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07/29/09 2:50 AM ET

Morton takes hard-luck loss to Giants

Pirates strand 11 runners as clutch hits prove elusive

SAN FRANCISCO -- With Tuesday night following in suit, all five games between the Pirates and Giants this season have been dominated by the pitchers. In each of the last three contests, however, San Francisco's staff has been just a bit better.

Tuesday night's pitchers' duel essentially came down to two battles between Pirates starter Charlie Morton and Giants second baseman Eugenio Velez. And with Velez getting the better of Morton in both, it was enough to send the Pirates reeling to a fourth straight loss, this one 3-2 in front of 35,972 fans at AT&T Park.

It's no surprise that pitching has driven the Giants against Pittsburgh, as San Francisco did enter the night leading the National League with a 3.59 ERA. But the Pirates, ranked 11th in the league with a 4.36 mark before Tuesday's contest, have responded with some solid pitching of their own.

The two teams have faced each other five times now in the last 12 days and have scored only 23 runs combined. Three of the games have been determined by one run. The other two have ended with a two-run difference.

Still, despite holding their own against the league's best staff, the Pirates were in no pat-on-the-back type of mood after Tuesday's latest defeat.

"It's unbelievable," said third baseman Andy LaRoche, who stranded the bases loaded in the third. "It seems like we hadn't been getting a lot of runners in scoring position and the one or two times we come through, it just seems like we can't come through. We're not producing near like we're capable of."

In suffering their fourth one-run loss in their last 15 games, the Pirates are now 7-16 this season in one-run affairs.

"Right now, we really don't have enough offense to where we can get over that hump," manager John Russell said. "The guys played tough and never give in. We give ourselves an opportunity, but we always fall just a little bit short."

A team that has been recently offensively challenged managed to get a run early against Giants starter Barry Zito, who entered the game winless in three career starts against Pittsburgh. Delwyn Young's RBI single, which dropped just inside the right-field foul line, drove home Andrew McCutchen, who led off the game with a double.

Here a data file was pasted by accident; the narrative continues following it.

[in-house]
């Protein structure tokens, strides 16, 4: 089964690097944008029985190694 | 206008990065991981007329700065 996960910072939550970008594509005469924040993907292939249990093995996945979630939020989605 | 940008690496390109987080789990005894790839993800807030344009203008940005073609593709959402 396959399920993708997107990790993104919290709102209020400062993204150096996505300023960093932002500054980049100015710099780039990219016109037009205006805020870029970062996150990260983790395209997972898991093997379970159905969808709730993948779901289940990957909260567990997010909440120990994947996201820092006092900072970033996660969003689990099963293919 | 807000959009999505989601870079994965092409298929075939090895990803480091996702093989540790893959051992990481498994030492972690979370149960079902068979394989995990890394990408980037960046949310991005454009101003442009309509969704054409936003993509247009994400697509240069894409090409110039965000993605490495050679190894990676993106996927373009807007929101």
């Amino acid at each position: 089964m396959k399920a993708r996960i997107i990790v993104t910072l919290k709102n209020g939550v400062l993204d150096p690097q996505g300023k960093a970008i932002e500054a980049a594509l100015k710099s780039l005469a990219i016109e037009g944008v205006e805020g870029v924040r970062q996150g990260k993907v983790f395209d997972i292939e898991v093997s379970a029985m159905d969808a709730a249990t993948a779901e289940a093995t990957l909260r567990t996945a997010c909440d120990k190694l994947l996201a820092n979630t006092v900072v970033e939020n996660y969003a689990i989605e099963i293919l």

That run snapped a streak of 28 straight innings in which the Pirates had not scored an earned run.

But falling into much the same pattern as they have all month, the offense otherwise was unable to do take advantage of run-scoring opportunities. And they had plenty, evidenced by the 10 total hits and 11 runners left on base at the end of the night.

"When you struggle offensively, that's going to happen to you," Russell said of the missed opportunities. "You just can't get over that hump of stringing together hits and keeping it going."

The Pirates have hit just .228 as a team this month, the second-worst batting average in the NL. Pittsburgh has also now scored two or fewer runs in seven of 12 games since the All-Star break.

"We've got to be more consistent, [have] a more consistent approach at the plate," LaRoche said. "We have to go up there ready to attack. Whatever we're doing right now isn't working."

The Pirates' inability to produce offensively kept Morton from being able to pick up his third win despite making his second quality start against the Giants in the last 10 days. And afterward, he'd be left frustrated by two sources: Velez and his own bunting.

Fresh off a callup from Triple-A on Monday, Velez drove in the first two San Francisco runs. He tied up the game with one swing of his bat in the second when he took Morton deep with a two-out homer.

"It was a 2-0 sinker," Morton said of the two-seam pitch to Velez, "that just didn't sink."

Velez then broke the 1-1 tie with a one-out double in the sixth. His second hit of the night drove in outfielder Fred Lewis, who had singled and swiped second earlier in the inning.

"Velez was a thorn in my side tonight," Morton added. "I just didn't get him out."

Those were the only two runs allowed by Morton, who took the tough-luck loss despite pitching six strong innings. Though he walked three and allowed six hits in the loss, Morton did use his fastball more aggressively -- and successfully -- than he had in his last start. He also had the Giants fooled at a number of different points, getting a handful of checked-swing called third strikes.

"I thought he threw the ball very well," Russell said. "He had good velocity, mixed speeds very well."

Where Morton wasn't successful, though, was at the plate. With a chance to advance a runner to second with one out in the fourth, Morton couldn't get the sacrifice bunt down. He didn't again in the sixth with two runners on.

All three of those runners ended up being stranded.

"I was just as disappointed with that as I was with my pitching," Morton said. "I just didn't get my job done."

When Morton exited, the Giants tacked on an insurance run in the seventh with Pablo Sandoval's RBI single off reliever Jesse Chavez.

It proved to be critical, as the Pirates scored their own run in the eighth when LaRoche led off the inning with a double and came home on Luis Cruz's sacrifice fly.

Cruz's 2-for-3 night with one RBI was one bright spot in the evening, as the utility player took advantage of the opportunity to make his first start of the season.

"I've been working hard trying to do my best to help the team," Cruz said. "They gave me the chance to play and show that I can help the team win."

Jenifer Langosch is a reporter for MLB.com. This story was not subject to the approval of Major League Baseball or its clubs.